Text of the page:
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Military government weekly information bulletin
Number 97 (June 1947)

Szymczak, M. S.
The United States' stake in German economic recovery,   pp. 13-18 PDF (3.9 MB)

Page 13

Two world wars and their after-
math have made it clear that the
problem of Germany is one of the
keys to world peace and prosperity.
For two years, your representatives
in Military Government have sought
a basis for the solution of this pro-
blem. They can only succeed if the
American people .are aware of both
their achievements and their diffi-
culties, and if in turn the Military
Government officials in Germany
understand the attitude of the public
at home. To contribute to a mutual
exchange of such informaion is the
main purpose of this paper.
We all know that the German
economy operated in the past as one
integrated unit. Each part made its
contribution to, and received sup-
port from, the rest of the country.
This integration alone made possible
the industrial development of Ger-
many. None of the areas that con-
stitute the nation was ever self-suf-
ficient in the past or can be made
self-sufficient in the future... (How-
ever) I shall concentrate on dis-
cussing the economic problems of the
American Zone and as far as neces-
sary of the combined American and
British Zones...
Rebuilding Essential
In view of the history of German
aggression and the part played there-
in by German industry, it may be-
difficult to understand that one of
the major tasks of Military Govern-
ment is the provision of assistance
in rebuilding at least part of the
German industrial system. Such a re-
construction, however, is necessary
for two reasons: to prevent Germany
from remaining a source of perpetual
This article is the text of the address
delivered by M. S. Szymczak, Director
of the Economics Division, OMGUS,
before The Economic Club of Detroit
on 19 May in Detroit. Mr. Szymczak
is a member of the Board of Governors
of the Federal Reserve System, now
on leave to assist Military Govern-
ment in Germany.
By M. S. Szymczak
unrest in Europe, and to aid in the
recovery of our Allies.
In the crop year 1946-47, German
farmers in the combined American
and British Zones of occupation are
producing  foodstuffs  sufficient to
provide an average diet of only
about 1,000 calories daily for that
part of the population that idoes not
live on self-sufficient farms. Such a
diet is less than half of the minimum
standard  endorsed  by the United
Nations Food and Agriculture Orga-
nization. Unless we are prepared to
forego payment for the large supplies
of food that must be sent to Ger-
many for an indefinite period just to
prevent wholesale starvation, we
must permit Germany to redevelop
its manufacturing industries which
alone can produce the exports neces-
sary to pay for food imports.
Moreover, the products of German
industry are indispensable for the
reconstruction of continental Europe.
In 1936 - the last year in which the
bulk of the German economy was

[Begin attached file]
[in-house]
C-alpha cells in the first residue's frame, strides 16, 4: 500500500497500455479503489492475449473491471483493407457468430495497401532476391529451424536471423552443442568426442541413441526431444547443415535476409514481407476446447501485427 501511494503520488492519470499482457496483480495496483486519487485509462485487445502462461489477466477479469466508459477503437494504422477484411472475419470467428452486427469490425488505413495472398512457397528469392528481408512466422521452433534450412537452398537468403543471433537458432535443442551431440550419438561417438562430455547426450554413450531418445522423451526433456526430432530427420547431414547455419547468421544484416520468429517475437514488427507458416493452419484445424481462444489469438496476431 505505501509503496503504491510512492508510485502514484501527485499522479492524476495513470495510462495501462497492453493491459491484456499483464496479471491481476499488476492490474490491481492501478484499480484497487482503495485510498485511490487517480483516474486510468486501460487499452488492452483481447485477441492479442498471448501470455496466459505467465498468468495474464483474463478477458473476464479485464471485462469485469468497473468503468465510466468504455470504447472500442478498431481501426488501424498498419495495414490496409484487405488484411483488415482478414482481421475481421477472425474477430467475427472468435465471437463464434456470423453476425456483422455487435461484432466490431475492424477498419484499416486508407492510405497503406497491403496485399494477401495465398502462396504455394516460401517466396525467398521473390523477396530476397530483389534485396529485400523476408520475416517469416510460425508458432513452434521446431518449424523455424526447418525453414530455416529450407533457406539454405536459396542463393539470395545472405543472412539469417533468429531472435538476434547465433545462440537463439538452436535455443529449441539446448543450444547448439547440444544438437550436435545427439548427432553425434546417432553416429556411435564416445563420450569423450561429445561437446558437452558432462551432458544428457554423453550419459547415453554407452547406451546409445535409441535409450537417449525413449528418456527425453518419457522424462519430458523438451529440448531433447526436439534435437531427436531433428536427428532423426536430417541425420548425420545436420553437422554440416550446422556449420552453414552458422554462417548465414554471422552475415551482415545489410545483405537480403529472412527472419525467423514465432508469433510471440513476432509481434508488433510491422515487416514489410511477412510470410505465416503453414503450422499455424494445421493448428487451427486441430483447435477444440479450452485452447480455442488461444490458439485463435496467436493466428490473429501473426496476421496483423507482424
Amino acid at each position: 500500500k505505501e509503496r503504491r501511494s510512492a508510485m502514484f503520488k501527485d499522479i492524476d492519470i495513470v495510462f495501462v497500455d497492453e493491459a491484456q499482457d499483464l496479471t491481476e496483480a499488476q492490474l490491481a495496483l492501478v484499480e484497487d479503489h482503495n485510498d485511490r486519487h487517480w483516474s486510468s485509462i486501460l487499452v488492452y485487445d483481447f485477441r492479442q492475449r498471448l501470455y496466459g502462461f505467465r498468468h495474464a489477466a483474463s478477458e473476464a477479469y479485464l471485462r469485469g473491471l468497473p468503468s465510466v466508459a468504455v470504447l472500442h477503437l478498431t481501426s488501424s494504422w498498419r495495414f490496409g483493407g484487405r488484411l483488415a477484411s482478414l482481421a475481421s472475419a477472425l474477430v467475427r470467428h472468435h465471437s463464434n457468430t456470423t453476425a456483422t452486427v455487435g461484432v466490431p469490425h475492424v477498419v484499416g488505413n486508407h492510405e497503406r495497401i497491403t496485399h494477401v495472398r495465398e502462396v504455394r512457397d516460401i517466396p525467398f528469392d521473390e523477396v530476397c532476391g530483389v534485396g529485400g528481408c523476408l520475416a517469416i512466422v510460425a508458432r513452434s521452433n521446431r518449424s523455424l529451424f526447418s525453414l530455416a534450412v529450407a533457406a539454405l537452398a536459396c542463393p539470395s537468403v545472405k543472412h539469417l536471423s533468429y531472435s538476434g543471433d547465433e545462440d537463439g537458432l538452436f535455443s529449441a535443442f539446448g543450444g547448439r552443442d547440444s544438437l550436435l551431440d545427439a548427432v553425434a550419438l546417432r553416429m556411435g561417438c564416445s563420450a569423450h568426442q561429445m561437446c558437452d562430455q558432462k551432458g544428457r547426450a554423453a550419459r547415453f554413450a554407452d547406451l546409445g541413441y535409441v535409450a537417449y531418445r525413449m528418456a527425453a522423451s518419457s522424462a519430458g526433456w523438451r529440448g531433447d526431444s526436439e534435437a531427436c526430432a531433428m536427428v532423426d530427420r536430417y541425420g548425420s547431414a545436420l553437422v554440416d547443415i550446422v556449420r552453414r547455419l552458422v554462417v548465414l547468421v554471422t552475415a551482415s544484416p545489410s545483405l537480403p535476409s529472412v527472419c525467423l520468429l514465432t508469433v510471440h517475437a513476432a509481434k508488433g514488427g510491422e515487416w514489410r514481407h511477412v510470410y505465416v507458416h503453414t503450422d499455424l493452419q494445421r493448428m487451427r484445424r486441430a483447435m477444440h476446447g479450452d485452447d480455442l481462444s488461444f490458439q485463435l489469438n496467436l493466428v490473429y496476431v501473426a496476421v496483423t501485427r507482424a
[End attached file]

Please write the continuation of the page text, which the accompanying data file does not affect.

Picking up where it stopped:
operated on a peacetime level
Germany was the largest exporter to,
and the largest importer from Aus-
tria, Bulgaria, Czechoslovakia, Greece,
Hungary, Italy, Rumania, Switzer-
land, Turkey, and Yugoslavia. It was
first as a supplier and second as a
market for the Netherlands, Poland,
and Sweden. Almost the entire man-
ufacturing industry of continental
Europe was dependent upon German
machinery,  precision  instruments,
electrical appliances, optical goods,
transportation equipment and chemi-
Reconstruction Hampered
The fact that Germany today can-
not even supply spare parts is ham-
pering economic reconstruction in
such different countries as Austria,
the Netherlands, and Poland. The
general shortage of coal, which is the
greatest single factor in retarding
European recovery, is due largely to
low production in the Ruhr mines.
Lack of German potash is delaying
the rehabilitation of agriculture all
over Europe. An increase in the out-
put of coal and potash mines, how-
ever, depends upon the availability
of mining equipment and upon lar-
ger supplies of consumer goods for
miners. A German miner can earn in
two days all he needs to buy his
meager weekly rations and there-
after has little incentive to work. A
relatively small increase in consumer
goods offered to miners was an im-
portant element in raising production
in the Ruhr mines by about one-fifth
between the fall of 1946 and the
spring of 1947. A largescale revival
of German consumer goods industries
would have proportionately greater
Our own economy would benefit
from the resumption. of German in-
dustrial exports because the avail-
ability of German goods would help
meet the foreign demand for many
American goods which are still in
scare supply relative to our own do-
mestic demand. Furthermore, some
European countries can pay for
imports from the United States
only  with  the   aid  of   dollar
credits because they lack dollar
resources  and   lack   exportable
commodities adapted to the Ameri-
can market. If they could import
goods from Germany, however, they
could pay for them by exporting
products utgently needed in that
Mutual Aid Prevented
In that way, they would lighten
the burden which the American eco-
nomy has had to bear both in respect
to the reconstruction of their own
economy and to the rehabilitation of
Germany. For instance, before the war
the Netherlands exported substantial
quantities of vegetables to Germany
while Germany paid for these im-
ports in steel machinery. If that com-
merce could be restored today, it
would make it unnecessary for the
American economy to extend credits
to the Netherlands in order to enable
that country to buy Americn machi-
16 JUNE 1947

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